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Pushing Past Pancreatic Tumors’ Defenses

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Our immune systems have the potential to find and destroy cancer cells. But cancer cells can be clever and develop tricks to evade the immune system. Cold Spring Harbor Laboratory Professor Douglas Fearon and his former postdoc ZhiKai Wang found one such trick. Cancer cells weave a deactivating signal into a protective coat of armor that excludes T cells that would otherwise kill them. This immune deactivation pathway offers a promising new therapeutic approach for pancreatic, breast, and colorectal cancers.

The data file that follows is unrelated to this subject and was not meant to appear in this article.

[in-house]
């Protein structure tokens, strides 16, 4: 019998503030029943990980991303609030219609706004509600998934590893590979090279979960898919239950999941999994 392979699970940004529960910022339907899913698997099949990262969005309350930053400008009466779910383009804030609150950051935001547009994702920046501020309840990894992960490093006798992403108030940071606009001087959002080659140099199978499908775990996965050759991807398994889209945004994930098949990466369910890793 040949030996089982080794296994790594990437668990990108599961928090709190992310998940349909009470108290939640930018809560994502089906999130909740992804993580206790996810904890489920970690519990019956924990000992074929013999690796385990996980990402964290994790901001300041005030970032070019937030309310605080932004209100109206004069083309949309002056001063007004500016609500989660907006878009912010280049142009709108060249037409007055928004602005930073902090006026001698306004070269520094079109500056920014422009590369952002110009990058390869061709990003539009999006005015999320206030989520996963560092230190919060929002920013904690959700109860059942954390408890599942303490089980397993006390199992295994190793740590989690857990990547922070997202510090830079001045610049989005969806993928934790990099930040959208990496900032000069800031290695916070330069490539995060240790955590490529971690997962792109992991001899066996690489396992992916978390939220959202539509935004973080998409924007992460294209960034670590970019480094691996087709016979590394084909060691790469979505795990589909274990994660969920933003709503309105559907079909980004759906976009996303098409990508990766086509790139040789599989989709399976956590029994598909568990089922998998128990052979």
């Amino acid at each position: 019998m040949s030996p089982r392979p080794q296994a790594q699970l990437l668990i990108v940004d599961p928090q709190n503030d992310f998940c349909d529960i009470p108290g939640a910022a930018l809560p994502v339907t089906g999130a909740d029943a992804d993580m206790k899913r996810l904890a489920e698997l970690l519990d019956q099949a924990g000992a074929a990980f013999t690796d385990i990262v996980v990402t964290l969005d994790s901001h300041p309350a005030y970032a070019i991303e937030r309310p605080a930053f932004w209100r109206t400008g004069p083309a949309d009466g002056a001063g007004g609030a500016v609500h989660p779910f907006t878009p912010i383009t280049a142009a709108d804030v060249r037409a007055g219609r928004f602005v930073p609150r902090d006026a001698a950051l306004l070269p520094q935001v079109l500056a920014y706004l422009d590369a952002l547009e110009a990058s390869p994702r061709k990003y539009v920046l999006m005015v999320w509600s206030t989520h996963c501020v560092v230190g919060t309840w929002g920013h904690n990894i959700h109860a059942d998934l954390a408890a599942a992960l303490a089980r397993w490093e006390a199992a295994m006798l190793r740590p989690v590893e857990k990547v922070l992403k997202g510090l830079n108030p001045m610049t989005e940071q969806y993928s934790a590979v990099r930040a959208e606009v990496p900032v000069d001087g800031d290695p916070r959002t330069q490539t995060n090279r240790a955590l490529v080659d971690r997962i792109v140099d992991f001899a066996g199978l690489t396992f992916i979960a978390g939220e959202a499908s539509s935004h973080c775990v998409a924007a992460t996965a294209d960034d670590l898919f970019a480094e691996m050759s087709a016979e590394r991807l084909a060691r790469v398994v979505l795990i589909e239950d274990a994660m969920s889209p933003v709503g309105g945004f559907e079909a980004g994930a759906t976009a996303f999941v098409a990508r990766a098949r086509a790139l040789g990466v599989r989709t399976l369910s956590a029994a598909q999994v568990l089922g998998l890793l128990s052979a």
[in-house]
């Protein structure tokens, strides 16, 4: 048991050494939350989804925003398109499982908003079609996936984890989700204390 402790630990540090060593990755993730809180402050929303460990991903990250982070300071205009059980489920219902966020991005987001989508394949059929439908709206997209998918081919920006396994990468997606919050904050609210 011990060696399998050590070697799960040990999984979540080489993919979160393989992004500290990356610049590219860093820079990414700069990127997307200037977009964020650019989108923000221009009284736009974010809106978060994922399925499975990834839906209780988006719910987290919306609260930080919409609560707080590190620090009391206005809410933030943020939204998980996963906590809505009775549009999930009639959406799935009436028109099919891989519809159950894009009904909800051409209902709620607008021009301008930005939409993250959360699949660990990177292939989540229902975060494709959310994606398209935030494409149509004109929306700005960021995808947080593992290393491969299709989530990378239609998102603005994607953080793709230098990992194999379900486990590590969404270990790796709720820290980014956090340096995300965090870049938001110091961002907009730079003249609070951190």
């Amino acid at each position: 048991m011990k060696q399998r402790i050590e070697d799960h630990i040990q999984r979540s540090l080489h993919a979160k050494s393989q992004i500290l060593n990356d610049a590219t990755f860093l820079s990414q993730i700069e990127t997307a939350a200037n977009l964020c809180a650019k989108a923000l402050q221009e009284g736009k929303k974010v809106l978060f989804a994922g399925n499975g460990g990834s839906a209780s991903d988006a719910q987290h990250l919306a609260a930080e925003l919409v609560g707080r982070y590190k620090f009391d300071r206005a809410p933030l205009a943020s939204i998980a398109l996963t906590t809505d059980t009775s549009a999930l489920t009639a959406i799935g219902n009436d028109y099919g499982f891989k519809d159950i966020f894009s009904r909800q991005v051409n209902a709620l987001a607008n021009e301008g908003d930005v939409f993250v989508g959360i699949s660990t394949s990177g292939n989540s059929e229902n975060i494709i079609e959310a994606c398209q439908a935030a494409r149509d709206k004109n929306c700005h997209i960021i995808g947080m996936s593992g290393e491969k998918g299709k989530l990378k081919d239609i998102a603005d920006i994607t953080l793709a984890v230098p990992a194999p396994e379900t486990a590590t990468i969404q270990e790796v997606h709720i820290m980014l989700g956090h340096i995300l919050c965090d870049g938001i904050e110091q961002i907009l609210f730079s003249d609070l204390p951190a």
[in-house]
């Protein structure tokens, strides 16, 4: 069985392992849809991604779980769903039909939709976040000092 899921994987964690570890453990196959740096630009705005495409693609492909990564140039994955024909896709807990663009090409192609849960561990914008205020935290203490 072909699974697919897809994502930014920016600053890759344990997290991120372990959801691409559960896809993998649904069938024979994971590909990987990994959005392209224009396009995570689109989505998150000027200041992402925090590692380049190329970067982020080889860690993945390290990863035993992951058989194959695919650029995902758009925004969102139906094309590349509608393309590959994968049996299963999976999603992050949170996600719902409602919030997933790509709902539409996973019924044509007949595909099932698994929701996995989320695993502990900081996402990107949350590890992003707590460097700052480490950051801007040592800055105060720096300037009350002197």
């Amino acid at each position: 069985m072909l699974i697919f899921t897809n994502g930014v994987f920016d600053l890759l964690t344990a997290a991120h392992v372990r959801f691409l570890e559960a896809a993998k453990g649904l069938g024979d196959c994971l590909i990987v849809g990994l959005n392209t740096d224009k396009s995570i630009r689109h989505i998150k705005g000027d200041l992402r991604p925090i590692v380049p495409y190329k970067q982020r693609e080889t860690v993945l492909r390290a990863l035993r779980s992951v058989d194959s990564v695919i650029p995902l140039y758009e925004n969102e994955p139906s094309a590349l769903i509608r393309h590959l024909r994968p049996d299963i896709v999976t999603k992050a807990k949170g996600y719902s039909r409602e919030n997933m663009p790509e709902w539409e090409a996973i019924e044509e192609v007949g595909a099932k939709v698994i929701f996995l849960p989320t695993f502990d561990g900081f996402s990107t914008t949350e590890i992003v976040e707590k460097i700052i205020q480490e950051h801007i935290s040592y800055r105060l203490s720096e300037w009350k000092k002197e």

T cells patrol the body looking for cancers and pathogens. If they and/or their immune system teammates find an intruder, the T cells are mobilized to attack. Wang, currently a research fellow at the University of Science and Technology of China in Hefei, discovered this mobilization was disabled by a combination of three proteins woven into a protective coating surrounding cancer cells: a signal that usually attracts T cells called CXCL12, a filament called KRT19, and a protein that fuses the former proteins together called TGM2. Read more . . . 

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